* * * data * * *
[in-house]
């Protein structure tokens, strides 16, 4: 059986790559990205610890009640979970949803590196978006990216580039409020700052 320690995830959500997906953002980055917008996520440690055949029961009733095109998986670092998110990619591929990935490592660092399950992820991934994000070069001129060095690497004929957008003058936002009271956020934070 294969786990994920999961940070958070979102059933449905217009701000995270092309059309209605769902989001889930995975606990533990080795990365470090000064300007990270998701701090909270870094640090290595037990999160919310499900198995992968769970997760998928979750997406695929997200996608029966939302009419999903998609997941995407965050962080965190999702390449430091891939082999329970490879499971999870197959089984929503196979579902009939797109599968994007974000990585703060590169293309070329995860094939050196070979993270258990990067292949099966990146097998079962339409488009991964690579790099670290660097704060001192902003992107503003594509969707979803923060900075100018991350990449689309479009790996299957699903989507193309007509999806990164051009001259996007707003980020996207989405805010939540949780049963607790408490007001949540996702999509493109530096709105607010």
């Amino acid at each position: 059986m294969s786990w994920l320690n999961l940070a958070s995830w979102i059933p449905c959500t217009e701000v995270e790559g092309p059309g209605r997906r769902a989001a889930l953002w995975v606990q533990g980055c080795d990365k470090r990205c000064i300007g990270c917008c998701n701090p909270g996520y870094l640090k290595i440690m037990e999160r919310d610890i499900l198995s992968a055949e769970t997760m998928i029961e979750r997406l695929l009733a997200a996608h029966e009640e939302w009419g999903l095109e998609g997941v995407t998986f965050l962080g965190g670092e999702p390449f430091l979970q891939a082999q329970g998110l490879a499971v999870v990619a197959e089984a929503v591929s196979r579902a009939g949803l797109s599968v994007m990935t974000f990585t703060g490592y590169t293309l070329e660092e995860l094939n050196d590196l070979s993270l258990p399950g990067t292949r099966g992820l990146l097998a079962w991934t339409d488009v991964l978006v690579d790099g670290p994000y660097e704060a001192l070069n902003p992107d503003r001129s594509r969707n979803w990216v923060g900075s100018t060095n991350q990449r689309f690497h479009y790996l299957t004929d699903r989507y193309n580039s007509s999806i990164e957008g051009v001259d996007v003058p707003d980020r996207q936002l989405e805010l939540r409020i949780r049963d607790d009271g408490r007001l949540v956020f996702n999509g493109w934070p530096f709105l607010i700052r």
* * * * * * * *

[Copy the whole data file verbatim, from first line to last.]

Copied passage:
[in-house]
């Protein structure tokens, strides 16, 4: 059986790559990205610890009640979970949803590196978006990216580039409020700052 320690995830959500997906953002980055917008996520440690055949029961009733095109998986670092998110990619591929990935490592660092399950992820991934994000070069001129060095690497004929957008003058936002009271956020934070 294969786990994920999961940070958070979102059933449905217009701000995270092309059309209605769902989001889930995975606990533990080795990365470090000064300007990270998701701090909270870094640090290595037990999160919310499900198995992968769970997760998928979750997406695929997200996608029966939302009419999903998609997941995407965050962080965190999702390449430091891939082999329970490879499971999870197959089984929503196979579902009939797109599968994007974000990585703060590169293309070329995860094939050196070979993270258990990067292949099966990146097998079962339409488009991964690579790099670290660097704060001192902003992107503003594509969707979803923060900075100018991350990449689309479009790996299957699903989507193309007509999806990164051009001259996007707003980020996207989405805010939540949780049963607790408490007001949540996702999509493109530096709105607010």
């Amino acid at each position: 059986m294969s786990w994920l320690n999961l940070a958070s995830w979102i059933p449905c959500t217009e701000v995270e790559g092309p059309g209605r997906r769902a989001a889930l953002w995975v606990q533990g980055c080795d990365k470090r990205c000064i300007g990270c917008c998701n701090p909270g996520y870094l640090k290595i440690m037990e999160r919310d610890i499900l198995s992968a055949e769970t997760m998928i029961e979750r997406l695929l009733a997200a996608h029966e009640e939302w009419g999903l095109e998609g997941v995407t998986f965050l962080g965190g670092e999702p390449f430091l979970q891939a082999q329970g998110l490879a499971v999870v990619a197959e089984a929503v591929s196979r579902a009939g949803l797109s599968v994007m990935t974000f990585t703060g490592y590169t293309l070329e660092e995860l094939n050196d590196l070979s993270l258990p399950g990067t292949r099966g992820l990146l097998a079962w991934t339409d488009v991964l978006v690579d790099g670290p994000y660097e704060a001192l070069n902003p992107d503003r001129s594509r969707n979803w990216v923060g900075s100018t060095n991350q990449r689309f690497h479009y790996l299957t004929d699903r989507y193309n580039s007509s999806i990164e957008g051009v001259d996007v003058p707003d980020r996207q936002l989405e805010l939540r409020i949780r049963d607790d009271g408490r007001l949540v956020f996702n999509g493109w934070p530096f709105l607010i700052r």